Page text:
I was a big Anne Frank fan back in the day. I read her diary. I admired her courage. I identified with many of her thoughts and questions. I did not, however, expect to find myself sharing in her experiences many years down the road...
You see, there is nothing worse than an irritating roommate. Coming home at the end of a long, hard day and finding yourself face-to-face with a person whose mere presence makes your face tick... well, it's not quite like being hunted by Nazis, but it may compel you to change your name and move to another country. Some flee these horrid living situations by emigrating to libraries or friends' couches - and some, like Anne, just hide and pray they won't be found.
I was a hider in college. After class, I would rejoice upon realizing that I had come home to an empty house... but I knew it wouldn't last. At some point - maybe in five minutes, maybe in five hours - I would hear that familiar jangling of keys in the lock, followed by the creaking of floorboards outside by bedroom door, and, finally, the knock-knock-knocking of a narcissist with between one and five painfully detailed stories that she could not wait to share with me.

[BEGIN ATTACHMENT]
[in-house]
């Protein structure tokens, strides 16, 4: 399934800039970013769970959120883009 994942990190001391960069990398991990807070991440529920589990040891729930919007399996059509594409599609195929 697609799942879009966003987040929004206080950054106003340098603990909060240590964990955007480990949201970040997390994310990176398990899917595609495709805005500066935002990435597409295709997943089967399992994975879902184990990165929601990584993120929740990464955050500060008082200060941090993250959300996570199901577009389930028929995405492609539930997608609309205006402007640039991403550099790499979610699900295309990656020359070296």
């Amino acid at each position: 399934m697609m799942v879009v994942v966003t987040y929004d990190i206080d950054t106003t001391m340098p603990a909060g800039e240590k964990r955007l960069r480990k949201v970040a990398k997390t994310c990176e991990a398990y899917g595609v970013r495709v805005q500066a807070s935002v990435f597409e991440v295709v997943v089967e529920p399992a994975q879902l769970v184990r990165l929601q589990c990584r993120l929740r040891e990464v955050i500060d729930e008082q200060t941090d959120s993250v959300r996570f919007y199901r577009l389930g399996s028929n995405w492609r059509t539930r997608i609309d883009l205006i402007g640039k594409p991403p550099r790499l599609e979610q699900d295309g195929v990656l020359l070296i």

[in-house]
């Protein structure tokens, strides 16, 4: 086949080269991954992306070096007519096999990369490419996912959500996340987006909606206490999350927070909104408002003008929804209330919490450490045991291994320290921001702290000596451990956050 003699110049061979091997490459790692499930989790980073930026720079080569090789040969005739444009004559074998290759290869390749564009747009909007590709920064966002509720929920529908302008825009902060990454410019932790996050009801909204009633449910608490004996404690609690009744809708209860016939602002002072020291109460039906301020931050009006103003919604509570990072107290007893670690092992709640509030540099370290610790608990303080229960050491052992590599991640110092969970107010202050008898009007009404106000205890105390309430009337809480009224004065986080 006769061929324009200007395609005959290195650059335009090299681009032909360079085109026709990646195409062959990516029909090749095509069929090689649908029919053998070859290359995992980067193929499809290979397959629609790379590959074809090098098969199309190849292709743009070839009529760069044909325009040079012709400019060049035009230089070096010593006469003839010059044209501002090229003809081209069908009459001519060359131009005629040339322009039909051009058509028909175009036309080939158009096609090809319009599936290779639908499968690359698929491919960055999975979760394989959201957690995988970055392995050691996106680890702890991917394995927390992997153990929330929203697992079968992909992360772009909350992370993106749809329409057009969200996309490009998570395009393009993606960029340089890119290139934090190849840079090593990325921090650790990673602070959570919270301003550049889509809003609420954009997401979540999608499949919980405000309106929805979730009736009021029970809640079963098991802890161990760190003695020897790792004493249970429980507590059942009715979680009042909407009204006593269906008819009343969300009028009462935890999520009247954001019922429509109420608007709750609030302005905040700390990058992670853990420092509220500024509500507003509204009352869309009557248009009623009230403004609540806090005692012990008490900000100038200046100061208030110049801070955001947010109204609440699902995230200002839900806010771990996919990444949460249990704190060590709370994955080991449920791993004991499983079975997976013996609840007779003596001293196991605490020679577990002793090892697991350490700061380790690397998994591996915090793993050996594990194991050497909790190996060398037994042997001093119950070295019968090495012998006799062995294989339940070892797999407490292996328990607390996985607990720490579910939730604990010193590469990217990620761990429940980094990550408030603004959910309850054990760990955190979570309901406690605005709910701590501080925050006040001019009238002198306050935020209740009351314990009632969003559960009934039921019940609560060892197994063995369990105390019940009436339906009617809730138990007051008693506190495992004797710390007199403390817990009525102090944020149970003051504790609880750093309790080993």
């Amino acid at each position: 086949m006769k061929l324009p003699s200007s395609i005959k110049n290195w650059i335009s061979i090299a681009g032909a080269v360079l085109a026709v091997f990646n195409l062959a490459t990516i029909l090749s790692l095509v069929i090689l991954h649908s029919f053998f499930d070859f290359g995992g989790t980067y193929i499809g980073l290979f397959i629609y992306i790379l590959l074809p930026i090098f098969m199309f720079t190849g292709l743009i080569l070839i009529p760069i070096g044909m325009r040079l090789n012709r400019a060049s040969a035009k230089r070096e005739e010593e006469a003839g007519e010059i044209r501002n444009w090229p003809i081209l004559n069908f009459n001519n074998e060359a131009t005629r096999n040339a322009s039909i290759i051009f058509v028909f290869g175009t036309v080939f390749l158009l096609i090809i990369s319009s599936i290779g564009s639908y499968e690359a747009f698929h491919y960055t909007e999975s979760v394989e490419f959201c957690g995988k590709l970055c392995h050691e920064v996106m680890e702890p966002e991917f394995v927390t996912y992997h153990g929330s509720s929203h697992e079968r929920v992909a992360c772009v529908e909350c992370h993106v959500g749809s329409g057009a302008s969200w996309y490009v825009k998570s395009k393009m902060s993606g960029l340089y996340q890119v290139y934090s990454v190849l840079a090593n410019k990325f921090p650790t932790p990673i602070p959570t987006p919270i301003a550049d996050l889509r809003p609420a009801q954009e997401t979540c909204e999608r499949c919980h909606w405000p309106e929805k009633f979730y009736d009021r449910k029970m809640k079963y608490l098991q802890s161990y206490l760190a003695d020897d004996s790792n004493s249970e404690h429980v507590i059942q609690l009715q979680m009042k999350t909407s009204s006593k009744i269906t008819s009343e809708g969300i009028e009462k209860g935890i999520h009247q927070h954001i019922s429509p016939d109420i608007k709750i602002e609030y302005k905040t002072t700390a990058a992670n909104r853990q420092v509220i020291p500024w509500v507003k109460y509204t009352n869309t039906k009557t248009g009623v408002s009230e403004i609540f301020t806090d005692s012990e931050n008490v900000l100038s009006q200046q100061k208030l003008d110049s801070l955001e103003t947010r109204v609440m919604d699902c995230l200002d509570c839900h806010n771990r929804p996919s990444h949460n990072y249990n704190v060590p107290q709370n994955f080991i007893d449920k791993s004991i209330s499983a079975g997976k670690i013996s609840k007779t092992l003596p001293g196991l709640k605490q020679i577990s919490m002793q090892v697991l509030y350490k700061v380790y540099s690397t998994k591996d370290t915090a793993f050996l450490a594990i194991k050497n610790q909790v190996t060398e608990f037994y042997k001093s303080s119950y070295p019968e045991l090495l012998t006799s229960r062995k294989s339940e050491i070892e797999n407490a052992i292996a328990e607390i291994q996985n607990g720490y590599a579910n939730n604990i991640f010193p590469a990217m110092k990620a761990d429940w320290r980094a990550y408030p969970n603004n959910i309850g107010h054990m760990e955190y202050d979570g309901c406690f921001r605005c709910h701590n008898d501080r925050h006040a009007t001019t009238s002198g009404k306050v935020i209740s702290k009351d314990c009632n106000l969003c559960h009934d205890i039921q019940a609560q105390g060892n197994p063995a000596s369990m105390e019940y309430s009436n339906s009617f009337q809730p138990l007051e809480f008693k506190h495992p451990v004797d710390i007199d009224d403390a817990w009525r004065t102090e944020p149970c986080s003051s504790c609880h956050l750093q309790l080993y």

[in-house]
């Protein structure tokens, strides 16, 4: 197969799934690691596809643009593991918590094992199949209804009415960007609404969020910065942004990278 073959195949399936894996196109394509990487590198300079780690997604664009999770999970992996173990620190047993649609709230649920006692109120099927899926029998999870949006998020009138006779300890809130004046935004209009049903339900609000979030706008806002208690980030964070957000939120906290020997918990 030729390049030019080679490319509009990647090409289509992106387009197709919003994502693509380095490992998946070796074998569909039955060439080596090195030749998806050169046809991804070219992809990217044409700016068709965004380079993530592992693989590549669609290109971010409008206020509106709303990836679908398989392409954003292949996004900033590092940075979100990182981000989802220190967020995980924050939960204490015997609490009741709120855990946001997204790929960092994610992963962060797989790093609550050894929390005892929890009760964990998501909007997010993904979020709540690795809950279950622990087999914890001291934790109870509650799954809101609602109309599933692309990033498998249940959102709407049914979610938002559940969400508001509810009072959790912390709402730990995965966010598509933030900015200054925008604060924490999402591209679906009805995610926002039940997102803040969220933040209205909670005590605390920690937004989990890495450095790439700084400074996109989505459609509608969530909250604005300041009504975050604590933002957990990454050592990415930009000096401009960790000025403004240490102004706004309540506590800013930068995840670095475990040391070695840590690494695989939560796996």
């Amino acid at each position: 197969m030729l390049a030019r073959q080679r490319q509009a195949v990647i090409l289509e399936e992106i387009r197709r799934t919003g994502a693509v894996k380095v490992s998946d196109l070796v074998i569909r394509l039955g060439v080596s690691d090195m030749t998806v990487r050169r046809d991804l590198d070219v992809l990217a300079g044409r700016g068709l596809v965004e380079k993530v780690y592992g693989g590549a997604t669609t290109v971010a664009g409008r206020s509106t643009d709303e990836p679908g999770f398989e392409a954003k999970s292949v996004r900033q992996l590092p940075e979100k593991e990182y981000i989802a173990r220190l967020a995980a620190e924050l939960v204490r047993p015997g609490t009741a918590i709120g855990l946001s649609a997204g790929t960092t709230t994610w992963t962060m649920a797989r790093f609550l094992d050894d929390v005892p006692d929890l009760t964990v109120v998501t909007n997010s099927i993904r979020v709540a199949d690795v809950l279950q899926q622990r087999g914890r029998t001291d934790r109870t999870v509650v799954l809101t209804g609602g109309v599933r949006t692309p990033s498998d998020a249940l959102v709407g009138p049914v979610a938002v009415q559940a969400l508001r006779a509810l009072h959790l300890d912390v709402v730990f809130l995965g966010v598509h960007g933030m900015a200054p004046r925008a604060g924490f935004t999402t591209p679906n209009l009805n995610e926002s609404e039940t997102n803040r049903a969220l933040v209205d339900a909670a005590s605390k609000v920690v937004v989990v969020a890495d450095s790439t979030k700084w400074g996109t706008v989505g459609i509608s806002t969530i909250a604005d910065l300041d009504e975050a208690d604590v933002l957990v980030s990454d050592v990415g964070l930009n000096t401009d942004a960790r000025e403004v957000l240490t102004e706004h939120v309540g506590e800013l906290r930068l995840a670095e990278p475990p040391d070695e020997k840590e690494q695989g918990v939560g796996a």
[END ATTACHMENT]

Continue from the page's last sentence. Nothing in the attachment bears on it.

Unless, of course, the door to my room happened to be closed. And it happened to be dark underneath the door. And the darkness happened to be completely silent. On these occasions, those creaking floorboards would lead her to her own room and the soft murmur of inane cell phone chatter that followed signaled my freedom. I had been spared the misery of hearing about her day.
Granted, I only know these things, because I happened to be in my room the entire time... in the dark... motionless... silent. With my phone off and my headphones in, I'd watch movies on my laptop, avoiding anything too funny or too scary - one muffled giggle or quiet gasp could have brought down the entire operation. I also single-handedly disproved Maslow's "hierarchy of needs" theory as I would wait until 10:30pm to creep into the kitchen and snatch my dinner. Even then, I chose stealthy foods - like pudding and oatmeal. Chips and carrots drew far too much attention to themselves. Years from now, you will find me in adult diapers since I have inevitably damaged my intestinal tract by "holding it" for hours upon hours - afraid to tiptop across the house until I was completely sure the coast was clear. I don't care what Maslow says: no physiological need could trump my desire to be left the hell alone.
So, to all you modern-day Anne Franks out there: stay strong. I may not understand what it's like to be hiding from someone who wants to kill you... but I know all-too-well what it's like to hide from someone who makes you want to kill yourself.